Welcome to this blog of my film reviews. Some have been drafted carefully on paper, others I have sat and typed. I'm going to make it clear right now that I don't expect you to agree with my (re)views, or to like my style of writing. However, I want my views to be just out there and open, as a person who wishes to express himself from deep within. Feel free to comment and debate with me, but I do ask that you are civil and not harsh, as any comments which are basically swear words and insults will automatically be deleted. Also any text that is in orange (and often bold) is a Hyperlink to either a source, or a previous post for background reference.

Saturday, 18 September 2010

Lady and the Tramp


Lady and the Tramp is Walt Disney's 15th mainstream animated feature and was so successful that it became the highest grossing film of the 1950s, earning over $93 million in box office reciepts in the United States and Canada alone - an impressive feat considering the average cinema ticket would cost about 60 cents.

The plot follows young cocker spaniel Lady (Barbara Luddy), who lives with a refined upper-class couple (Lee Millar and Peggy Lee) in Maine. When her owners go on vacation she is looked after by Aunt Sarah (Verna Felton), who takes a dislike to her and tries to get her fixed with a muzzle. Terrified Lady runs away and is found by Tramp (Larry Roberts), a streetwise stray silver mutt who she already knew. Tramp promises to look after her and help her get home and slowly yet surely the two fall in love.

Lady and the Tramp is truly classic Disney. The animals of the film (mostly dogs, but also cats that are also voiced by Peggy Lee, an alligator voiced by Thurl Ravenscroft, a beaver voiced by Stan Freberg, a hyena voiced by Dallas McKennon and a rat) are all carefully drawn to look as exact to the real animals as it is possible to get with cartoons. In all fairness the rat is designed to look more menacing, but that was an excellent decision on the animation team's part as the rat is used to raise dramatic tension, and also because in 1909 (the film's time setting) being bitten by a rat was almost always fatal, so they were looked at as much more menacing than they are today.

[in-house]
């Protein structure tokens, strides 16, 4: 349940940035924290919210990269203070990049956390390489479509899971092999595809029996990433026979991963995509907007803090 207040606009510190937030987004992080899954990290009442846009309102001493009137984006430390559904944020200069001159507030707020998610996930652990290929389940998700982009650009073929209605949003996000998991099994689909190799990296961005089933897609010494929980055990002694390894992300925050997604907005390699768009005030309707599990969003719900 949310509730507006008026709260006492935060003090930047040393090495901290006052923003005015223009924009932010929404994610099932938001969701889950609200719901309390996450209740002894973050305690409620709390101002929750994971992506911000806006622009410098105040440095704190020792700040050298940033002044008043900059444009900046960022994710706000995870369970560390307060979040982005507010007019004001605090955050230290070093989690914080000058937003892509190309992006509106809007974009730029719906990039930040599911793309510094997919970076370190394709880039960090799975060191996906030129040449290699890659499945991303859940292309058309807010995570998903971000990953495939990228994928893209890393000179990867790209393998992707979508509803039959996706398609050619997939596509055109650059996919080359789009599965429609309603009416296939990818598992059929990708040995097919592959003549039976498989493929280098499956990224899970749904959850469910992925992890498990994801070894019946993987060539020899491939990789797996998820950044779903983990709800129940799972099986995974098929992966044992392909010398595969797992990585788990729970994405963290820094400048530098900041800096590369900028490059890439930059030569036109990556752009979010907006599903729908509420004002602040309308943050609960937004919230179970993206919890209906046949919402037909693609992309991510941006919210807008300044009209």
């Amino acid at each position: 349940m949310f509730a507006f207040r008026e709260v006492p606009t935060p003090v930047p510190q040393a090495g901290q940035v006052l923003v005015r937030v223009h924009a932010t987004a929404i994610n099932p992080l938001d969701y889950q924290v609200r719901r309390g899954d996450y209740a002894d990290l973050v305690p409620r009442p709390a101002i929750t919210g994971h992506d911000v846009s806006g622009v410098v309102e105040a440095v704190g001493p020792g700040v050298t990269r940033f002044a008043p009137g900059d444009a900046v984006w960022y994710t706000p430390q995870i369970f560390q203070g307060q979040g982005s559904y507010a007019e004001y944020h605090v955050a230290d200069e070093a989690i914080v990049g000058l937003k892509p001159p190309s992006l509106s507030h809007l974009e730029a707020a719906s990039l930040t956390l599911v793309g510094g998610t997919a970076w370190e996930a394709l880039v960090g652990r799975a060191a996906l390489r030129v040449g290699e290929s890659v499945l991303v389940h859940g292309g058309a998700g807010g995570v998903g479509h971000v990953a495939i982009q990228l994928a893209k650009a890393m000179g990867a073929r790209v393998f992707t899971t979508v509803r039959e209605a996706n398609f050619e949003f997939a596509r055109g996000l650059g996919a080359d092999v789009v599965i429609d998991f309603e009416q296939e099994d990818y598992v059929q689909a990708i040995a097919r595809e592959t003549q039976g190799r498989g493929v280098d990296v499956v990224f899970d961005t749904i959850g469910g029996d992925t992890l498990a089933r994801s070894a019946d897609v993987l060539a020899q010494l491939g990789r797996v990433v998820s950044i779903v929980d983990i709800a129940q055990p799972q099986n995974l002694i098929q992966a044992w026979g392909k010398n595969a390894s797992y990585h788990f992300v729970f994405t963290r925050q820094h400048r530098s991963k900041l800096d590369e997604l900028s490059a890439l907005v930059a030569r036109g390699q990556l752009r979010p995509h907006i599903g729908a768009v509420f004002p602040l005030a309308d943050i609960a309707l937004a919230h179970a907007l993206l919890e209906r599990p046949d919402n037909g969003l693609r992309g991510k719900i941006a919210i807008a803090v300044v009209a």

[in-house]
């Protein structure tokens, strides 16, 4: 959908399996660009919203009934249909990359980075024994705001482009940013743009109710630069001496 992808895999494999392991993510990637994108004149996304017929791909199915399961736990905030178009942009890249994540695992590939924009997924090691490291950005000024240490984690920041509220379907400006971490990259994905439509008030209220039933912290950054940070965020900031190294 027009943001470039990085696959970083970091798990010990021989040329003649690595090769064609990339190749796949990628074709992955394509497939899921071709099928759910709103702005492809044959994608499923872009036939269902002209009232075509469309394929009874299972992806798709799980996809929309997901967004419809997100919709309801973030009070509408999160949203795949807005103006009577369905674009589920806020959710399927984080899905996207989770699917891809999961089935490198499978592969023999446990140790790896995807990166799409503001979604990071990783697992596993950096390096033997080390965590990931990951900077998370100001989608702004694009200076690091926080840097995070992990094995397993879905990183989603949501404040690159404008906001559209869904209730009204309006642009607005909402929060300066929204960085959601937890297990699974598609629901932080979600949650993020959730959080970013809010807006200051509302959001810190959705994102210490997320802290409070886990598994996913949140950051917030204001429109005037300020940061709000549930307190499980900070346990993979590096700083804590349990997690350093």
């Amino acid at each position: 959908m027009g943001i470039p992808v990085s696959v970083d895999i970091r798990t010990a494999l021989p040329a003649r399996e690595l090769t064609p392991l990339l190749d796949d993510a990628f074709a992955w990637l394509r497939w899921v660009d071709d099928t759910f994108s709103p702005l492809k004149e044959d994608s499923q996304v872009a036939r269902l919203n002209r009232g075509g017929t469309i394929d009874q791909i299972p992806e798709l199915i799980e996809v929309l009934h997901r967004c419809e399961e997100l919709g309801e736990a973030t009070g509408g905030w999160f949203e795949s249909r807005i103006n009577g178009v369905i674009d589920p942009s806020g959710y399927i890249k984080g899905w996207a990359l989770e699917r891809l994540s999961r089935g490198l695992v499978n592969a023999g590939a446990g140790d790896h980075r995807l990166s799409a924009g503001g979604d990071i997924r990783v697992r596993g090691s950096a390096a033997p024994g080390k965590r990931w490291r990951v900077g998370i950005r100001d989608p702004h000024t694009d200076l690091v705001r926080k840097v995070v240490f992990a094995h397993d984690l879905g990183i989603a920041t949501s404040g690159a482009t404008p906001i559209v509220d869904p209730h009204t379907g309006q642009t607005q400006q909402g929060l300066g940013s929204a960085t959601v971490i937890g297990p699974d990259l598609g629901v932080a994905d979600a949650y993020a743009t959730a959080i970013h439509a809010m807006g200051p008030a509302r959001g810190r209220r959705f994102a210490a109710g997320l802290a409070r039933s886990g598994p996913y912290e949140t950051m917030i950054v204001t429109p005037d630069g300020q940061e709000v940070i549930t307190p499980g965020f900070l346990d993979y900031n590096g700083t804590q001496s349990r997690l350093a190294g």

There are very good comic characters such as Lady's close friends and neighbours - bloodhound Trusty (Bill Baucom) and Scottish terrier Jock (Bill Thompson). The pair make a very good comic double act and are very contrasting - Trusty is a slow-minded old dog, with a great running gag coming from his supposedly lost sense of smell, where as Jock is very hot-headed and brisk. There is also great comedy from Tramp, simply because of his cheekiness, laid back attitude and his taking great chances at every chance. This is greatly needed due to the truly dramatic tension in the climax where the rat goes to attack Jim Dear and Darling's baby, with Tramp and Lady racing against time to stop it. Your heart is really racing when the rat looks about to pounce on the baby, partly due to the tense music and the lightning flashes from the outside storm, but mainly because you're really worried the rat will pounce before Lady and Tramp get there, and you know that if it pounces that the baby will die, and you are guaranteed to sigh with relief when Tramp pounces on it. There is also great poignancy at the end of the climax when it looks like Trusty has been killed in his efforts to save Tramp from the pound and Jock howls over his lifeless body. Jock's grief will really tug at the heartstrings, especially if you've seen a dog in pain or grief. It will therefore be a huge relief that will put a massive smile on your face when we see in the epilogue that Trusty survived, albeit with some serious injuries.

However, the characters, the comedy, the drama and the poignancy never outshine Lady and Tramp's romance. The romance is truly heartwarming thanks to the music played, and it will really make you smile to see such a loving pair on screen. The most memorable romantic moment is when the pair share a plate of spaghetti in the backyard of an Italian restaurant, provided by the owner (George Givot) - who has befriended Tramp a while before the film's opening - and they share a string which leads to them kissing. Your heart simply soars in that moment and it has become such a big moment that it has been mocked/referenced in so many other films and TV shows since.

All in all this lovely animated film is a truly heart-warming family film that will warm the hearts of anyone who views it, and has truly stood the test of time thanks to its lovely characters and wonderful screenplay.

Barbara Luddy, Larry Roberts, Bill Thompson, Bill Baucom, Lee Millar, Peggy Lee, Verna Felton, George Givot, Thurl Ravenscroft, Bill Lee, Max Smith, Bob Hamlin, Bob Stevens, Alan Reed, Stan Freberg, Dallas McKennon.

BAFTA nomination: Best Animated Film.

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